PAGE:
And it's a niche that KLAC has to itself in Southern California. Already the station claims to be drawing 600,000 listeners a week, making it the most listened-to big band-swing outlet in the country. And drive-time deejay Tuna is definitely the big fish in KLAC's pond.

"What's important for a disc jockey is to be entertaining," says syndicated deejay Casey Kasem. "And it doesn't matter anymore whether you're a country jock or you're a top music jock or a rap jock. Being good is being good.

"And he's good."

Tuna's first radio job was a three-hour overnight shift on a low-power station in Kearney, Neb., his hometown, where he worked under the name Art Ferguson, the one he was born with. Shortly after he started, management fired its morning deejay and offered the open spot to the 16-year-old Ferguson.

"They said, 'Kid, can you do it?' And I said, 'Yeah, but I have to be to high school by 10 o'clock.' "

After high school, he jumped to Wichita, Kan.--where he adopted the nom de radio Billy O'Day, and then to KOMA, a 50,000-watt powerhouse in Oklahoma City, where he was handed the name Charlie Tuna.

Turns out that while Ferguson / O'Day was in transit from Wichita to Oklahoma City, a flu bug crippled KOMA's staff. Desperate for fill-ins, management turned to a news reporter, who refused to take to the air without a pseudonym. With nothing more than a six-pack of beer and a TV set for inspiration, the reporter eventually settled on the name Charlie Tuna midway through a Star-Kist commercial.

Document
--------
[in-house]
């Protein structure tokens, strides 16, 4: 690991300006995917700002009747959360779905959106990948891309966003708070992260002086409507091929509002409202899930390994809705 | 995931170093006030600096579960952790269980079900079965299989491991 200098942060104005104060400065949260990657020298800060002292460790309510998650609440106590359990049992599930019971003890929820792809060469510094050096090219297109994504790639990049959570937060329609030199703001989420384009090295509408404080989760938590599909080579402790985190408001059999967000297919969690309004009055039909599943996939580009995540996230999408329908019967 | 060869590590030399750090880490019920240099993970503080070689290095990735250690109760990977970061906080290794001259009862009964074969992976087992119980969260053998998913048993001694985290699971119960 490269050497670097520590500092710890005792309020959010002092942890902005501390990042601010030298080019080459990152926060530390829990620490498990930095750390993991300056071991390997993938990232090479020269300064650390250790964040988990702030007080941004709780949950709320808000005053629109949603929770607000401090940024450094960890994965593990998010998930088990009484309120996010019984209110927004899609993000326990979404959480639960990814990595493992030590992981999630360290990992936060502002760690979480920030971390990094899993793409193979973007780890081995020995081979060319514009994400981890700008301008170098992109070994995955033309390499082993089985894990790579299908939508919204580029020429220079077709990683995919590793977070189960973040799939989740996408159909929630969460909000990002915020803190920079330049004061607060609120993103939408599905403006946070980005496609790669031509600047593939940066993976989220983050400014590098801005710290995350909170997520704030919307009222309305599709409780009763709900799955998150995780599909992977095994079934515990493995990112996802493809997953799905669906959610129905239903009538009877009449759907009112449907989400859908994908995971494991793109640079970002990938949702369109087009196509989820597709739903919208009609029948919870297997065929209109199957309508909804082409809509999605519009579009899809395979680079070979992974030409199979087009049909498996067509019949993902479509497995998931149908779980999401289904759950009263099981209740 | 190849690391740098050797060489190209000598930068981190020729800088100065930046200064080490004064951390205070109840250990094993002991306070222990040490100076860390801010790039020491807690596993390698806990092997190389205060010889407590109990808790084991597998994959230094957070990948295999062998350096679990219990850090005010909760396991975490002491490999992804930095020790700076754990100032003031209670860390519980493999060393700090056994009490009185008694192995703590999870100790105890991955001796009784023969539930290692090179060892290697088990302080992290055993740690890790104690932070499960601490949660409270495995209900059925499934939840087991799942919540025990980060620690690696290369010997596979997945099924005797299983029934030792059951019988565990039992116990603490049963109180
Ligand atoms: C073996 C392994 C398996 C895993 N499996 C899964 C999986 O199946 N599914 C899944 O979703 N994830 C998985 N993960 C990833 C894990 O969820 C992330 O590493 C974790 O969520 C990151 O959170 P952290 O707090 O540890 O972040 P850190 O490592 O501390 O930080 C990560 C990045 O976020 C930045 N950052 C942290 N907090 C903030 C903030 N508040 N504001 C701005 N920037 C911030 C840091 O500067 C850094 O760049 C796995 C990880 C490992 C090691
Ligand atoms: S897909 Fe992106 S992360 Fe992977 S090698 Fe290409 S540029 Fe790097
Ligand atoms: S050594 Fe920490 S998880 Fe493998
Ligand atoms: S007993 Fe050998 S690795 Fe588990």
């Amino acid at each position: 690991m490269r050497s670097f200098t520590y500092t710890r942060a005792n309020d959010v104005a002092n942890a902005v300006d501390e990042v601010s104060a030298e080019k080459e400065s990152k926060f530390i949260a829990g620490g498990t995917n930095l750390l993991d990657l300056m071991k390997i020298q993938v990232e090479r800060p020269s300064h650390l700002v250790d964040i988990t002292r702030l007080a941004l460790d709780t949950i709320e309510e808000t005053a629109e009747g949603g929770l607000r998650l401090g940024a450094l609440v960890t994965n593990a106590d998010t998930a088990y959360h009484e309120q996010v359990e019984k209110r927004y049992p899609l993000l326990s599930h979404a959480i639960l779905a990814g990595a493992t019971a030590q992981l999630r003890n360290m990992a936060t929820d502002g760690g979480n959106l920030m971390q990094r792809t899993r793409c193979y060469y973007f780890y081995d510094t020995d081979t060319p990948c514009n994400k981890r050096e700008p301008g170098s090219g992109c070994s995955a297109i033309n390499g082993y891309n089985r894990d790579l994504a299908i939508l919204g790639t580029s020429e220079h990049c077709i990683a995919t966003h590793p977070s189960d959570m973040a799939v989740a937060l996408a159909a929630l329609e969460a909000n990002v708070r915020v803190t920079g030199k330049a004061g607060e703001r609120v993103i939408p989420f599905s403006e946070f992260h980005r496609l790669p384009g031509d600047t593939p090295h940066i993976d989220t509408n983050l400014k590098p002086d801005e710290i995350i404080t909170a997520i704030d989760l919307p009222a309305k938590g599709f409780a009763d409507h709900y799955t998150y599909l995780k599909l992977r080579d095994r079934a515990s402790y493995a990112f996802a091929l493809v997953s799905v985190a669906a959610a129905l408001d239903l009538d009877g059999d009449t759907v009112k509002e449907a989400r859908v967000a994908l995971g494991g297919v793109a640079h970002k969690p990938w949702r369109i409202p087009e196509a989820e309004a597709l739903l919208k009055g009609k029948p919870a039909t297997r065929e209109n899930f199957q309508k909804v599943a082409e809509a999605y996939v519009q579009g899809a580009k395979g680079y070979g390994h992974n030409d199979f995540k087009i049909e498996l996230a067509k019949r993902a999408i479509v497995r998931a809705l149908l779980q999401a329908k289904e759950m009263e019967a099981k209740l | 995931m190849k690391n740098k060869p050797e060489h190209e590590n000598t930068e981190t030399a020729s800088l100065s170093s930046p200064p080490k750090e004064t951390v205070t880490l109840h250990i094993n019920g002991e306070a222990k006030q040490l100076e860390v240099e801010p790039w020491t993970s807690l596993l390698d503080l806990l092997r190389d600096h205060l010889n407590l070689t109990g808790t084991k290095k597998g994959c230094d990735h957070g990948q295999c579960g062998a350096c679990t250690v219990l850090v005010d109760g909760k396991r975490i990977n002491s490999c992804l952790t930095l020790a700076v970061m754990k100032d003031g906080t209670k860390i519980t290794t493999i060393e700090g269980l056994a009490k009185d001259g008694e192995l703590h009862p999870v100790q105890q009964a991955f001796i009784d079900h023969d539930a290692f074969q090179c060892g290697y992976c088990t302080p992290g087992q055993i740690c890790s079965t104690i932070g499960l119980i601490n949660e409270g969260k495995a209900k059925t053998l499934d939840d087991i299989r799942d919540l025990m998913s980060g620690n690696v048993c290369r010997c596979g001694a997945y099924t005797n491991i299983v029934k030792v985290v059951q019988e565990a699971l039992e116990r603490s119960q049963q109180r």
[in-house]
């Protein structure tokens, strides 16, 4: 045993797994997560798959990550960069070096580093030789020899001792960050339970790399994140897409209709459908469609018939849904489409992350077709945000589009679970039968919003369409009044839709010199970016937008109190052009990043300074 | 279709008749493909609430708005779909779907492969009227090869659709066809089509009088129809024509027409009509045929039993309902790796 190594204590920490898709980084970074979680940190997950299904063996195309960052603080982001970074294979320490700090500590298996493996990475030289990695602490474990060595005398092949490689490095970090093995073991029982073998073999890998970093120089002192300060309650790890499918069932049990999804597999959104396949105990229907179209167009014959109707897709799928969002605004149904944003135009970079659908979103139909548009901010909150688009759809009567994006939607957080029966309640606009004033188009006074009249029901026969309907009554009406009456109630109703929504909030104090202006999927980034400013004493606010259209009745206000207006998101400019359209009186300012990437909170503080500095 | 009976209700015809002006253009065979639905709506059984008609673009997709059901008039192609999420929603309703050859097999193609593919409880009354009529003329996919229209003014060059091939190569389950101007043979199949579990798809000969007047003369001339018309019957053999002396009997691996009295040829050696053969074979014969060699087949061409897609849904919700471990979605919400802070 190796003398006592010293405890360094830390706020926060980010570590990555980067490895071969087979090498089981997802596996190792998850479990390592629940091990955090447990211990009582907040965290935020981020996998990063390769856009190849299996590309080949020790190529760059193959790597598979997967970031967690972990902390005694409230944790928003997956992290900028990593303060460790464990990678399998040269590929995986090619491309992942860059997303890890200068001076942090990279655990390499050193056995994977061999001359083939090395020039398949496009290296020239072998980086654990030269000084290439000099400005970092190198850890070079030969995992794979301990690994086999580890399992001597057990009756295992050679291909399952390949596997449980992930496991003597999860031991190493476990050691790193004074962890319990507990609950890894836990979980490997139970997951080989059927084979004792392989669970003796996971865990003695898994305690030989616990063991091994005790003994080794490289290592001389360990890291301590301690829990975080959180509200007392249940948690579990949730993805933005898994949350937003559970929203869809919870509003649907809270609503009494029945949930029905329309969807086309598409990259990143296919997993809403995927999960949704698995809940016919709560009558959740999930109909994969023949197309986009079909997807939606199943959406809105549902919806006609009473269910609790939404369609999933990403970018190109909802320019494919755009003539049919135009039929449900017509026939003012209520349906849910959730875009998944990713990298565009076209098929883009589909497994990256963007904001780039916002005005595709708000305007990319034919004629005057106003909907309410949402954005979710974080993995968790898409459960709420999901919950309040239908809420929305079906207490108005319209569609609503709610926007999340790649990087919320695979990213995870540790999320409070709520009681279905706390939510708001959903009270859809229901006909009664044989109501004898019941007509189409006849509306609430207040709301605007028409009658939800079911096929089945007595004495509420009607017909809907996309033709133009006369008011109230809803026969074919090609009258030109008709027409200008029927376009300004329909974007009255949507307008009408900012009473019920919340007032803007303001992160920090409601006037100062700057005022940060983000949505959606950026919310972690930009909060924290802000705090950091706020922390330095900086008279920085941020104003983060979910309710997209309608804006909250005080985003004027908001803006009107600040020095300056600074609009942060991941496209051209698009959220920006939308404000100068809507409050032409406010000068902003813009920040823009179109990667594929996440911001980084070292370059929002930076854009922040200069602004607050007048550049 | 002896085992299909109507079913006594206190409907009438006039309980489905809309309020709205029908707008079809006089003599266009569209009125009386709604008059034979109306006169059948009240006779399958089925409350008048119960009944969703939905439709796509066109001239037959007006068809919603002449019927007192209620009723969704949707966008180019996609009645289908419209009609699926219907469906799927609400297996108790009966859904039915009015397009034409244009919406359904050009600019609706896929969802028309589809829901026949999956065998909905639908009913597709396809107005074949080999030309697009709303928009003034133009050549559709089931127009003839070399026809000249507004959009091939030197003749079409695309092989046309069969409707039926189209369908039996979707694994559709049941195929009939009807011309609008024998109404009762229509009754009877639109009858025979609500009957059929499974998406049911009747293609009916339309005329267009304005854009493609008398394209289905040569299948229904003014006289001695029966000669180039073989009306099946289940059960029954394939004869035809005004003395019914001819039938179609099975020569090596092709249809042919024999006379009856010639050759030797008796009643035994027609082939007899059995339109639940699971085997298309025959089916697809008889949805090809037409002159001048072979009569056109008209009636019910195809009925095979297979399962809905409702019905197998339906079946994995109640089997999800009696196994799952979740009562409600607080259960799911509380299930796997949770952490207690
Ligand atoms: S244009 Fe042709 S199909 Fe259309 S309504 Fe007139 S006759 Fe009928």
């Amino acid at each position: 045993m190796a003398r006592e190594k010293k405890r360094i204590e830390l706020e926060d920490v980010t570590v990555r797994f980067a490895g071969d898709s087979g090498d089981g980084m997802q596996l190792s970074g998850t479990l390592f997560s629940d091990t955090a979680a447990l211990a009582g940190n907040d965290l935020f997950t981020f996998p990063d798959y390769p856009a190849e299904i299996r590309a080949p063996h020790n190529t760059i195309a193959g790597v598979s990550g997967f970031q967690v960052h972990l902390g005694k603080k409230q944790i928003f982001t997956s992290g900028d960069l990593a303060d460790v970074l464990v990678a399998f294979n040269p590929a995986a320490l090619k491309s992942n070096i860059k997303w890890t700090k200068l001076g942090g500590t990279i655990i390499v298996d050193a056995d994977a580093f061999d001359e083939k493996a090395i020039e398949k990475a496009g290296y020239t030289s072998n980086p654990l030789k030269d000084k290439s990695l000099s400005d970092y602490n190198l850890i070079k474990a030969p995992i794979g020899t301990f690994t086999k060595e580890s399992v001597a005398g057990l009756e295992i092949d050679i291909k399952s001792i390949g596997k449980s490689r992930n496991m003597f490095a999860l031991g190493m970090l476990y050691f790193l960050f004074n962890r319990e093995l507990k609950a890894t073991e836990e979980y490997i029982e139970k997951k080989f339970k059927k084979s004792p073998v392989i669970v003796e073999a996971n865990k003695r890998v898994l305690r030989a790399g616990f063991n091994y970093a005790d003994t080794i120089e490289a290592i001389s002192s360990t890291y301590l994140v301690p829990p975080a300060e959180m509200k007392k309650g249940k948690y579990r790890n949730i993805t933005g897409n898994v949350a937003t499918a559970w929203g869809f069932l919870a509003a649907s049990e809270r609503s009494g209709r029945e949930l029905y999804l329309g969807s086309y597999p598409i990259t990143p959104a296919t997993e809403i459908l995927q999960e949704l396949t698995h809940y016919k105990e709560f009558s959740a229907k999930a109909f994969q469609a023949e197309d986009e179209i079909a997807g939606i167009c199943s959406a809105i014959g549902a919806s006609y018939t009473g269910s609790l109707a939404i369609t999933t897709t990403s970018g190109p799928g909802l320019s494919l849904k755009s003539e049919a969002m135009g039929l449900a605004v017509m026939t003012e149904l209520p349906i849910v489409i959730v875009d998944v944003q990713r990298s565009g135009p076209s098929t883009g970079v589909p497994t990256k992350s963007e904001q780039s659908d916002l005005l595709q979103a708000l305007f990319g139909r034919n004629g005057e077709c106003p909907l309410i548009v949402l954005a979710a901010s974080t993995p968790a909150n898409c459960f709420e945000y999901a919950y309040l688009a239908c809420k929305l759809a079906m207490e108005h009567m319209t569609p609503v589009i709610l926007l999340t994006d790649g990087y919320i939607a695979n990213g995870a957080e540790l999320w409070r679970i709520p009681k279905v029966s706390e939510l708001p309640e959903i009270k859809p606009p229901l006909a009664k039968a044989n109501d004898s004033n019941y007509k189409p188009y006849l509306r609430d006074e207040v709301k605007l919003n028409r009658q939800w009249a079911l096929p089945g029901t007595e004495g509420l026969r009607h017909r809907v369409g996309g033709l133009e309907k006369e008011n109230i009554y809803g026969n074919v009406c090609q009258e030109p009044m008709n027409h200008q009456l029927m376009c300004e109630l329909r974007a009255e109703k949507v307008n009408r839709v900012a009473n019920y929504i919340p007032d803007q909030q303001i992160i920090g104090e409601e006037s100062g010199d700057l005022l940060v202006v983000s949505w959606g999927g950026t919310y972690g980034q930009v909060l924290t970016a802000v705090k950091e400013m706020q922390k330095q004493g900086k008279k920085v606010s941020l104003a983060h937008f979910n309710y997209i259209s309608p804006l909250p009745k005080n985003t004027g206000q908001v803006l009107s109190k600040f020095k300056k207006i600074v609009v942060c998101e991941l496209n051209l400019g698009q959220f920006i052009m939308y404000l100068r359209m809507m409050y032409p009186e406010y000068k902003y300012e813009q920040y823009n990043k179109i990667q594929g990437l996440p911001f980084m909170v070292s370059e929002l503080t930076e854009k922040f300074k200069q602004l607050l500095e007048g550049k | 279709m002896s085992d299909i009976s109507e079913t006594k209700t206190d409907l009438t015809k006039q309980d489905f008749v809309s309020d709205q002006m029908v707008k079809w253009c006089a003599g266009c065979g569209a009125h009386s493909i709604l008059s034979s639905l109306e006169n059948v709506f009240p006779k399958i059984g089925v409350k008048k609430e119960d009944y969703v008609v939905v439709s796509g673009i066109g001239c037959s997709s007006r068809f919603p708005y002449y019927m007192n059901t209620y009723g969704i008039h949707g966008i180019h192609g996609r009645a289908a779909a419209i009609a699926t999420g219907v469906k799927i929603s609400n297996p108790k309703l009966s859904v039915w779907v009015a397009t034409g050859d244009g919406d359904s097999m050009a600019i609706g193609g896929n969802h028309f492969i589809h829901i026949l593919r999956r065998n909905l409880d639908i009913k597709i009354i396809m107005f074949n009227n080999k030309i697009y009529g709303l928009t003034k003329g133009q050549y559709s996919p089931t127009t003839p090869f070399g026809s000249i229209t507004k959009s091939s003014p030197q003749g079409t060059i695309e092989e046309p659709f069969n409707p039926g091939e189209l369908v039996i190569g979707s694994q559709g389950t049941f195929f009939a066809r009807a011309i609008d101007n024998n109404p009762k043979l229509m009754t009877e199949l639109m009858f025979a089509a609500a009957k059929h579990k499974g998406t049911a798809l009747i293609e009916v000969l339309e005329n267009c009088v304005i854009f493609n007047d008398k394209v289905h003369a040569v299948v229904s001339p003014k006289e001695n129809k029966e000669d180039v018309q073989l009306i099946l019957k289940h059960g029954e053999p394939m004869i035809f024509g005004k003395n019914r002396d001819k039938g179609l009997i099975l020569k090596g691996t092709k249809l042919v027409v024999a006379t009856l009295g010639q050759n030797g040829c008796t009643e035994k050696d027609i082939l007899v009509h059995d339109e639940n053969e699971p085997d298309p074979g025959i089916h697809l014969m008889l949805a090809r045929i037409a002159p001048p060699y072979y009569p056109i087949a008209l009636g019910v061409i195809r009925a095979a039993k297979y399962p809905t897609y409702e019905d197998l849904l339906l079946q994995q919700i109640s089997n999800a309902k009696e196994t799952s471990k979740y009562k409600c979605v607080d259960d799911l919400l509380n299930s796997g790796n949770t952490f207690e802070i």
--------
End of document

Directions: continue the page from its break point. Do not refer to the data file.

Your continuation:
The show was such a hit, the station had no choice but to keep Charlie Tuna on the air--only it was newcomer Ferguson not the news reporter they put behind the mike. From Oklahoma City, Tuna went to Boston and finally to Los Angeles, where he landed at KHJ-AM (930) in 1967.

At its peak, KHJ was the most-listened-to radio station in the country. Although its catchy jingles, wild promotions and tight playlist of top 40 hits were revolutionary, what really made KHJ stand out was its stable of talented disc jockeys. They were the Boss Jocks--the Real Don Steele, "Humble" Harve Miller, Robert W. Morgan and Tuna--and often they were more popular than the artists they played.

They were famous even in North Carolina, where a teenage Rick Dees grew up listening to tapes of KHJ made by a flight attendant friend who worked the Greensboro-L.A. route for Piedmont Airlines. "She always got [to L.A.] in the morning, so she'd tape Charlie Tuna," remembers Dees, who hosts a popular morning program on KIIS-FM (102.7). "And I thought, 'Wow! He is amazing!' Because of his timing, his way of doing fast humor. He just embodied top 40 radio the way I loved it."

"KHJ," Tuna admits, "is the benchmark of my career."

From there, he moved more often than Al Davis, establishing KROQ--on an AM signal--in 1972, working as both program director and morning deejay on KIIS-AM and FM, anchoring a drive-time oldies show on KCBS-FM (93.1), even hosting a sports-talk show on KMPC-AM (710) before settling in for a Methuselah-like--for Tuna--four-year stay at country station KIKF-FM (94.3).